Are You Ready to Cut the Cord?

By: Chris Putman | Category: Computers, Multimedia | Issue: January 2020

There’s no more need to wait for the cable guy to arrive and clomp around the house with booty-covered shoes. Instead, a viewer can subscribe and start watching in minutes.

There’s no more need to wait for the cable guy to arrive and clomp around the house with booty-covered shoes. Instead, a viewer can subscribe and start watching in minutes.

The most expensive bills in a monthly budget are usually rent, a house payment or maybe even a car installment.  One bill that should not be on that top-three list is the cable bill, now an average of about $99 per month per household.  Subscribers are fed up with paying outrageous prices for hundreds of channels when most viewers use only about five.  As a result, many cable watchers are cutting the cord.  Now that does not mean subscribers are giving up TV; that just means consumers are doing a little homework for the best free or low-cost option to meet a household’s specific needs.

TechJury.net says there are 33 million cord-cutters in the United States, and it’s the Gen Z’s and Millennial consumers that are leading the pack. They prefer to access TV through the internet. Perhaps they know something other subscribers don’t know.  Observably, there are other options to be considered.

Lauren, the MoneyPantry.com author, says there are some ways to watch for free by simply buying an HD antenna.  Now, don’t back up at the thought of those snowy screens of old.  It’s a whole new ballgame with antennas nowadays.  They can produce a clearer image than received with a cable subscription because the signal picked up through the air does not have to be compressed to feed through the coaxial cables.  Viewers can receive 70-100 local channels at no cost.  The antenna will come with a purchase price, but it’s not hefty, $50 tops on Amazon or at an electronics store.  Watchers can use an indoor antenna and even improve the signal with a booster, or they can install an antenna outside for optimum signal strength. 

Another way of cutting cable is by watching programming on the networks’ websites for free. All that is needed is a device to watch them on, such as a smartphone, tablet or laptop. All major networks have apps as well. They can be downloaded and viewers can watch full episodes. Internet access is required.

Sling TV is becoming a popular tool among former cable subscribers.  Consumer Reports boasts there is no equipment to rent or costly installation prices.  Offered are local stations as well as live network shows.  It costs about $25 per month, and like cable packages, special channels and extra features can be added for a few dollars more.  There is a trial period that can be utilized before making a commitment. Internet access is required for this option as well.

Then there are other options like Netflix, Hulu Plus and Amazon Prime. According to MoneyCrashers.com, all three cost about $8 a month, but Amazon Prime requires a yearlong commitment, and each offers a free trial period. Only Netflix and Amazon Prime offer a commercial-free option. Internet access is required.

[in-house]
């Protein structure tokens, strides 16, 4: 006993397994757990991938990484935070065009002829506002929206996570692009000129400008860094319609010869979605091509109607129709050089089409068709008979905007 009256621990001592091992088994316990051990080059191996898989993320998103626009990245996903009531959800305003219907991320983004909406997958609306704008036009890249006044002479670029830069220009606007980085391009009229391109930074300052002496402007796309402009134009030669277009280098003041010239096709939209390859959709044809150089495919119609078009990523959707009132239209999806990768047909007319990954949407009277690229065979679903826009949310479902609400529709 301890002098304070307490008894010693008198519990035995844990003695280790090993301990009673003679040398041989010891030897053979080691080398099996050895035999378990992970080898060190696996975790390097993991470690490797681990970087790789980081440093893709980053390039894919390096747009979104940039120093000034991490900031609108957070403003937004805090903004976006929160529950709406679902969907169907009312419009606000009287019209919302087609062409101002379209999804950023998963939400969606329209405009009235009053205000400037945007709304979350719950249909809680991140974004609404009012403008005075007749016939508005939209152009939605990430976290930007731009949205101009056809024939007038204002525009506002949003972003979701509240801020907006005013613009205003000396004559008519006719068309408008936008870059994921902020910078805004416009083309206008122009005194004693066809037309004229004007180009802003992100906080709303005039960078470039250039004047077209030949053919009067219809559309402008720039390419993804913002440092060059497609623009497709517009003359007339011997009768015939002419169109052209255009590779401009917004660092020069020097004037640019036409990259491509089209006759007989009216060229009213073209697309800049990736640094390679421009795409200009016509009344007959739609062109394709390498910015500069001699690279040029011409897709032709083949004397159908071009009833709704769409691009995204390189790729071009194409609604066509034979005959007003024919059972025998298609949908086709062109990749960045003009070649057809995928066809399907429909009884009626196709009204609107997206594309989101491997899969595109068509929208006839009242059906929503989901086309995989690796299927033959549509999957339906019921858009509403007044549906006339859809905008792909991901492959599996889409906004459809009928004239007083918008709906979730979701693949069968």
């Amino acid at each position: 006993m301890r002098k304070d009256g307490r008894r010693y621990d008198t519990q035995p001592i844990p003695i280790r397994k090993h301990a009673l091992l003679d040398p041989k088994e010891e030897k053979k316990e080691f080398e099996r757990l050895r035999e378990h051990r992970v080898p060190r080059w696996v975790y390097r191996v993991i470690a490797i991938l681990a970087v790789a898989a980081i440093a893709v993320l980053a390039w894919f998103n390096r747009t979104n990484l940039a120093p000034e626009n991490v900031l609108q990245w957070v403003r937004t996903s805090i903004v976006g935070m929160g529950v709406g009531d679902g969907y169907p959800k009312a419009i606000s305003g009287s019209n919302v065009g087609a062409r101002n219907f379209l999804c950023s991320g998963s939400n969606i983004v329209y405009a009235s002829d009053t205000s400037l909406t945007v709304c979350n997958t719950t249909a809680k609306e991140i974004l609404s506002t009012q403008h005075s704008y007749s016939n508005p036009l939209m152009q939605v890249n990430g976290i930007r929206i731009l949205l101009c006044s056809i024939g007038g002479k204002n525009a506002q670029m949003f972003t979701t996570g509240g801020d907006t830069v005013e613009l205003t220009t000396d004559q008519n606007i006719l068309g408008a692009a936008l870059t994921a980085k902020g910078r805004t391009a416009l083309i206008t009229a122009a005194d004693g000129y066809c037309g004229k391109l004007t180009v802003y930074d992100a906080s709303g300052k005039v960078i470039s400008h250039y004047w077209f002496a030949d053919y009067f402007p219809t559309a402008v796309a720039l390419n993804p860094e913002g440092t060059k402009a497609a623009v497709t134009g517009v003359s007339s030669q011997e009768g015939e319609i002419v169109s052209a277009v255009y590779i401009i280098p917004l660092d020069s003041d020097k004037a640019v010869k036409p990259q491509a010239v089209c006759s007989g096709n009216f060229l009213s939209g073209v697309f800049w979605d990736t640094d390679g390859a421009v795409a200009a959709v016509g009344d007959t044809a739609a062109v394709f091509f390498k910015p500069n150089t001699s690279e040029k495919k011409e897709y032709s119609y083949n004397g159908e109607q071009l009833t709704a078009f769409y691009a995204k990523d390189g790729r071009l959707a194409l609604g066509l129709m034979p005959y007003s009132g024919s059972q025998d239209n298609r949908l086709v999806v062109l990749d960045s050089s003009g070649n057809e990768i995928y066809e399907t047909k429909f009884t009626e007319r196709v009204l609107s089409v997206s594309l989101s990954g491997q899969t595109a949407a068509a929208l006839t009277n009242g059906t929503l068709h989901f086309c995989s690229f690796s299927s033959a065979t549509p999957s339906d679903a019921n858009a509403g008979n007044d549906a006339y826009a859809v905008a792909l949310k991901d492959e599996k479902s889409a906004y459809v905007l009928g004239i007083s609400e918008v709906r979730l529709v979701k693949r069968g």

There’s no more need to wait for the cable guy to arrive and clomp around the house with booty-covered shoes.  Instead, a viewer can subscribe and start watching in minutes with a subscription to YouTube TV. Now, this is not to be confused with free YouTube.  It is cable-free live TV with over 70 channels and local sports and news. There is no necessity for a cable box or installation and runs about $49.99 per month.  It too has a free trial period, and subscribers can record with unlimited DVR storage space to boot. Internet access is required for connectivity.

Retired Oklahoma State University-Institute of Technology Business Instructor Brenda Lewis is meticulous and explored several options to find what best suited her needs. She had DIRECTV and DISH but found her household only watched a few of the channels and that didn’t include the movie channels. It cost her whopping $150. She was especially irritated by the dozens of shopping channels that came with the package. She went with an antenna for a year, with only about 15 local channels. She missed the DVR feature. Then she tried Philo streaming, like basic cable, but lacked local channels, TCM and CNN, which she missed, so she switched again. The final stop on the subscription journey was YouTube TV streaming, and she pays about $50 per month.

“We are very pleased,” Lewis said. “The streaming services do have the DVR feature. There are no contracts with streaming. It all came down to cost and desired channels, which can be viewed and compared online.”

With 36 years of teaching under her belt, retired OSU-IT Business Instructor Lynell Peterson is savvy about finding a good deal but found herself with limited options when she was living in a rural area that did not offer cable.  She was inconvenienced in many ways.  She was on DISH, the only option in small-town Weleetka, Oklahoma. She had to have an upgraded box installed and sign a new contract just before selling her house and moving to Tulsa.  Now she is still locked in the contract for an extended time after she and her husband have long settled into their new home. 

“I never want another contract since so many services today don’t require one,” Peterson said.

Clearly, selecting TV provider services is a customized decision with many options or combination of options from which to choose.  Before scrapping the cable box, each household should review the choices and pick smorgasbord-style what best fits their needs.


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